Atkinson, A. B. (Anthony Barnes), 1944– Lectures on public economics / Anthony B. Atkinson, Joseph E. Stiglitz ; introduction by Anthony B. Atkinson ; introduction by Joseph E. Stiglitz. pages cm “Originally published in 1980 by McGraw-Hill”—Title page verso. Includes bibliographical references and index. ISBN 978-0-691-16641-4 (hardback) 1. Finance, Public. 2. Welfare economics. I. Stiglitz, Joseph E. II. Title. HJ141.A74 2015 336—dc23 2014044336 British Library Cataloging-in-Publication Data is available This book has been composed in Minion and Myriad Printed on acid-free paper. ∞ Printed in the United States of America 10 9 8 7 6 5 4 3 2 1
For Siobhan, Michael, Richard, Sarah, Charles, and Edward
Introductionxi Prefacexxvii Introductory Note to the 1980 Edition
P A R T O N E T H E A N A LY S I S O F P O L I C Y Lecture 1 Introduction: Public Economics 1–1 Introduction 1–2 Role of the Government 1–3 Guide to the Lectures Note: The Public Sector—Statistical Background
3 3 4
Lecture 2 Household Decisions, Income Taxation, and Labour Supply 19 2–1 Introduction 19 2–2 Income Taxation and Labour Supply 26 2–3 Broader Models of Labour Supply 36 2–4 Empirical Evidence on Labour Supply 40 2–5 Concluding Comments 47 Note on the Expenditure Function 48 Reading50 Lecture 3 Taxation, Savings, and Decisions over Time 51 3–1 Intertemporal Decisions and Taxation 51 3–2 The Basic Intertemporal Model 56 3–3 Developments of the Model and Alternative Views 66 3–4 Empirical Evidence—Taxation and the Interest Elasticity of Savings 74 3–5 Concluding Comments 77 Reading78 Lecture 4 Taxation and Risk-Taking 79 4–1 Risk-Taking and Portfolio Allocation 79 4–2 Effects of Taxation 85 4–3 Special Provisions of the Tax System 91 4–4 Generalization of Results 96 4–5 Concluding Comments 102 Note on Risk Aversion 103 Reading104 Lecture 5 Taxation and the Firm 5–1 Taxes and the Firm 5–2 Corporation Tax and the Cost of Capital 5–3 Taxation and Investment
105 105 108 117
C ontents 5–4 A Wider View of Investment 123 5–5 Empirical Investigation of Taxation and Investment 127 5–6 Concluding Comments 130 Reading131 Lecture 6 Tax Incidence: Simple Competitive Equilibrium Model 132 6–1 Introduction: Tax Incidence 132 6–2 Static Two-Sector Model 136 6–3 Incidence of Corporation Tax 142 6–4 General Tax Incidence 147 6–5 Incidence in a Two-Class Economy 155 6–6 Numerical Applications of the Model 159 6–7 Concluding Comments 163 Note on the Cost Function 164 Reading165 Lecture 7 Tax Incidence: Departures from the Standard Model 166 7–1 Introduction 166 7–2 Market Imperfections 167 7–3 Monopolistic Competition 172 7–4 Structure of Production 180 7–5 Non-Market-Clearing 184 7–6 Concluding Comments 188 Reading188 Lecture 8 Taxation and Debt in a Growing Economy 189 8–1 Introduction 189 8–2 An Aggregate Model of Equilibrium Growth 191 8–3 Growth and Taxation 197 8–4 Taxation in a Life-Cycle Model 202 8–5 Burden of the National Debt 208 8–6 Concluding Comments 214 Reading215 Lecture 9 Distributional Effect of Taxation and Public Expenditure 216 9–1 Taxation, Spending, and Redistribution 216 222 9–2 Modelling the Distribution of Income 9–3 Distributional Incidence 231 9–4 Empirical Studies of the Redistributive Impact of the Government Budget235 9–5 Concluding Comments 244 Reading245 Lecture 10 Theories of the State and Public Economics 246 10–1 Introduction 246 10–2 Voting and Decisions 250 10–3 Administration and Bureaucracies 259 10–4 Power, Interest Groups, and Marxist Theories 263 10–5 Empirical Studies of Public Expenditure 268 Reading274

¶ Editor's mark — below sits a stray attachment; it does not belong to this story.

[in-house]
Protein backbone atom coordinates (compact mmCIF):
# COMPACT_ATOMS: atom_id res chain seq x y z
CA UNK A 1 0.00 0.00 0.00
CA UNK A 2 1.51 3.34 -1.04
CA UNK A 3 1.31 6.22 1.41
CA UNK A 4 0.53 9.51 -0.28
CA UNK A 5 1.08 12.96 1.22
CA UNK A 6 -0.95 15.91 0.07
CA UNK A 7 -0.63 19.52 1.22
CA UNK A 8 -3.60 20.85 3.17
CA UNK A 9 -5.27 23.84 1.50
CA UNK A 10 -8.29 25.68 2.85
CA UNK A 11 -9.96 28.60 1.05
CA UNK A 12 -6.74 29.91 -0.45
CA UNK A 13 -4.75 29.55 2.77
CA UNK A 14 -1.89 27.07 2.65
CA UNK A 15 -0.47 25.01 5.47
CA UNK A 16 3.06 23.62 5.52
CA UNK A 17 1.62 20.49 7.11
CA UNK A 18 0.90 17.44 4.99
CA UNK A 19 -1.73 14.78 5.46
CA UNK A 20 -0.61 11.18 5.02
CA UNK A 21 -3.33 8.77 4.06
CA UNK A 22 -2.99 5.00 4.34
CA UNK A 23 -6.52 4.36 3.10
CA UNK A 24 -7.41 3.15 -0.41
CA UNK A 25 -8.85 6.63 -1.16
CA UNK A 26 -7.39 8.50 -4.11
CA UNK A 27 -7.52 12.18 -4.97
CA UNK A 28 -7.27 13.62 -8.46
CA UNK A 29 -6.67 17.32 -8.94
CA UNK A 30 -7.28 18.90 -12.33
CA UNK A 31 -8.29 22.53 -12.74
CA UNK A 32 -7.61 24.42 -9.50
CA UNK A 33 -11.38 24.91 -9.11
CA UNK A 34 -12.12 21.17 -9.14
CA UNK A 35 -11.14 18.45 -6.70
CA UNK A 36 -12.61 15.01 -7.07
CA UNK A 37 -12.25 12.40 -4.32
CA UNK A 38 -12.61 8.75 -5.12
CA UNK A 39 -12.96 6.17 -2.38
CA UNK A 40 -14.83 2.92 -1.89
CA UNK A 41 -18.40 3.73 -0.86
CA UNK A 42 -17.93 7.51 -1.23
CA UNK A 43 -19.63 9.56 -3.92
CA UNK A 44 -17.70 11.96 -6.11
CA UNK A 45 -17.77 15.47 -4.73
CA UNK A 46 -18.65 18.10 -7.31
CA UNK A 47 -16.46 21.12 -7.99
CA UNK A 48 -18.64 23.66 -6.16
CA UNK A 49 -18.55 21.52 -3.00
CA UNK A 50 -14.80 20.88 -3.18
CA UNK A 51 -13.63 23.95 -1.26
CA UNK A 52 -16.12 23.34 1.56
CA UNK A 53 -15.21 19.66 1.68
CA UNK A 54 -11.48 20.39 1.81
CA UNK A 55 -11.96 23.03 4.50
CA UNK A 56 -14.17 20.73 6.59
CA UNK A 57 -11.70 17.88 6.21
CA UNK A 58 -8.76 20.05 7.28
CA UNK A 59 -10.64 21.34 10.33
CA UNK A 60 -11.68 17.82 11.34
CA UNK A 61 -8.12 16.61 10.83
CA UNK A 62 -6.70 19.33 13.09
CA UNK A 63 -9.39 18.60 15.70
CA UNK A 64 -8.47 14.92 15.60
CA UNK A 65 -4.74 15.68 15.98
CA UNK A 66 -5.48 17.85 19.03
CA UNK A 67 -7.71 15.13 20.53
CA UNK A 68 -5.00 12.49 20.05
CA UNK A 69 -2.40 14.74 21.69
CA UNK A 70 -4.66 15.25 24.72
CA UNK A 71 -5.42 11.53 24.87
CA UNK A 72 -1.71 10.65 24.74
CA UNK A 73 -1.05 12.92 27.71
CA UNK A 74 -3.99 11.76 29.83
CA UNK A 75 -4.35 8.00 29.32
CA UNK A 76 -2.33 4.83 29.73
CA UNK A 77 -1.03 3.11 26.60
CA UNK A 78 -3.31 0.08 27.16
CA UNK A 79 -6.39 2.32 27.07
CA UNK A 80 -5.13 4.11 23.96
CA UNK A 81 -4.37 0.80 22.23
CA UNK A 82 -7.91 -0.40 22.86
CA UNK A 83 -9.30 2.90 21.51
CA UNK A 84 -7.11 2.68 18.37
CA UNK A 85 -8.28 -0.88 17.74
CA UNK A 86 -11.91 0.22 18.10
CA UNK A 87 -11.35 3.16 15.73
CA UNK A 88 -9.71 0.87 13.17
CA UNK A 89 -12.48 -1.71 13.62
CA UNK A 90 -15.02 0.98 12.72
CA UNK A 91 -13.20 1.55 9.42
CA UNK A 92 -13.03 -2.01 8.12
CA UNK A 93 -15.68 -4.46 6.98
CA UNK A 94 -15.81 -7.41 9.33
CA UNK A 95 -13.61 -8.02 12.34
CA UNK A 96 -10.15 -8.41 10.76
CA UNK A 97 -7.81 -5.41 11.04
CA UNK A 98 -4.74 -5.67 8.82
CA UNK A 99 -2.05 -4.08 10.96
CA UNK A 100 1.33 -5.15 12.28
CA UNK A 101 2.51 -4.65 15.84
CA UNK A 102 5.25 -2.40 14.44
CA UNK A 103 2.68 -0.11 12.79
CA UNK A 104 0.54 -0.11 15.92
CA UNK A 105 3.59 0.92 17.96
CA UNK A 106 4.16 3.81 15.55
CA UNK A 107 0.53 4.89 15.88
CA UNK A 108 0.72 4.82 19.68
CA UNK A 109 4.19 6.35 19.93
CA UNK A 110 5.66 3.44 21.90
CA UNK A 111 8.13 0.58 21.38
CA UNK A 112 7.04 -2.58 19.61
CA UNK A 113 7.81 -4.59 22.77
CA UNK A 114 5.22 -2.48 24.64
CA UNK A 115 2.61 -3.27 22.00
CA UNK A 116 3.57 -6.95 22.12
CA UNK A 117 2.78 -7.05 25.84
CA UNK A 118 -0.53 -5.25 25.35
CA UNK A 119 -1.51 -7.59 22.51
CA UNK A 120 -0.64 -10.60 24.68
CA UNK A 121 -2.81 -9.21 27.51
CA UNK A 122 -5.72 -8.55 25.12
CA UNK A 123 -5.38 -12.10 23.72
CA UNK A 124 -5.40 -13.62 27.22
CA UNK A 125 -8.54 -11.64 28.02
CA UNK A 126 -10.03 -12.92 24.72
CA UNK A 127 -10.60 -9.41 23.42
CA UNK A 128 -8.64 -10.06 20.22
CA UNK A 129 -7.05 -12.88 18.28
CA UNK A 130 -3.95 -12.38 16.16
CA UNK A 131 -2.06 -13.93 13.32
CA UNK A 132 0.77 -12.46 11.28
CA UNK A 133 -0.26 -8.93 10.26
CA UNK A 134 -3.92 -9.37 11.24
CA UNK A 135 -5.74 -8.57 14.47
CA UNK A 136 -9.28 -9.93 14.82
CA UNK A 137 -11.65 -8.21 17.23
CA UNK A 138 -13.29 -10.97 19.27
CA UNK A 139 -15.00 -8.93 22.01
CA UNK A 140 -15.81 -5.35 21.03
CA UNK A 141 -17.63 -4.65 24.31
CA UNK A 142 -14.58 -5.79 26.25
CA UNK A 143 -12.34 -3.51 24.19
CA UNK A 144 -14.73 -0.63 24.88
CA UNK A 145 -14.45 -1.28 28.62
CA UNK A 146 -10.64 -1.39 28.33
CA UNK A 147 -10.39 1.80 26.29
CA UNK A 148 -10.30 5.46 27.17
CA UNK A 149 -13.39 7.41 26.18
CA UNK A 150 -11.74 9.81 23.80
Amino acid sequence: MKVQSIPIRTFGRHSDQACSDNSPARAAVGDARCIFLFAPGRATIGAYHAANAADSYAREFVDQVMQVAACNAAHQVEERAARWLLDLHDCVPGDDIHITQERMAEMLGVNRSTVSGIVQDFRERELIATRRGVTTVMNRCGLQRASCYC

P art T w o T h e D es i g n o f P o l i c y Lecture 11 Introduction to Part Two: Normative Analysis 277 11–1 Introduction 277 11–2 Normative Theories of the State 279 11–3 Pareto Efficiency and Welfare Economics 285 11–4 Standard Public Finance Objectives 291 11–5 Range of Government Instruments 296 Note on the Measurement of Income Inequality 302 Reading303 Lecture 12 The Structure of Indirect Taxation 304 12–1 Introduction 304 12–2 The Ramsey Tax Problem 308 313 12–3 Application of the Ramsey Results 12–4 Partial Welfare Improvements and Tax Reform 318 12–5 Optimal Taxation in a Many-Person Economy 322 12–6 Concluding Comments 327 Reading327 Lecture 13 The Structure of Income Taxation 328 13–1 Introduction 328 13–2 A Simple Model 331 13–3 Linear Income Tax 338 13–4 General Income Tax 343 13–5 Concluding Comments 352 Reading353 Lecture 14 A More General Treatment of the Optimal Tax Problem 354 14–1 Introduction 354 14–2 Indirect Taxes and Linear Direct Taxation 357 14–3 Nonlinear Tax Schedules and Tax Exemptions 364 14–4 Taxation of Savings 370 14–5 Externalities in Consumption and Corrective Taxes 378 14–6 Concluding Comments 381 Reading382 383 Lecture 15 Public Sector Pricing and Production 15–1 Introduction 383 15–2 Departures from Marginal Cost Pricing 386 15–3 Choice of Technique and Production Efficiency 394 15–4 Cost–Benefit Analysis and Social Rate of Discount 398 15–5 Concluding Comments 402 Reading403 Lecture 16 Public Goods and Publicly Provided Private Goods 404 16–1 Introduction 404 16–2 Optimum Provision of Pure Public Goods—Efficiency 408 16–3 Optimum Provision of Pure Public Goods—Distribution 415 16–4 Publicly Provided Private Goods 417 16–5 Equilibrium Levels of Public Expenditure 424 16–6 Revelation of Preferences 430 Reading434
C ontents Lecture 17 Local Public Goods 435 17–1 Introduction 435 17–2 Optimum Provision of Local Public Goods 437 17–3 Market Equilibria and Optimality: Identical Individuals 446 17–4 Market Equilibria and Optimality: Heterogeneous Individuals 452 17–5 Fiscal Federalism 461 Reading465 Lecture 18 Public Economics: Theory and Policy 18–1 On the Sources of Disagreement in Policy Analysis 18–2 Thinking about Policy: Taxation 18–3 Thinking about Policy: Expenditures 18–4 Policy Reform and Political Economy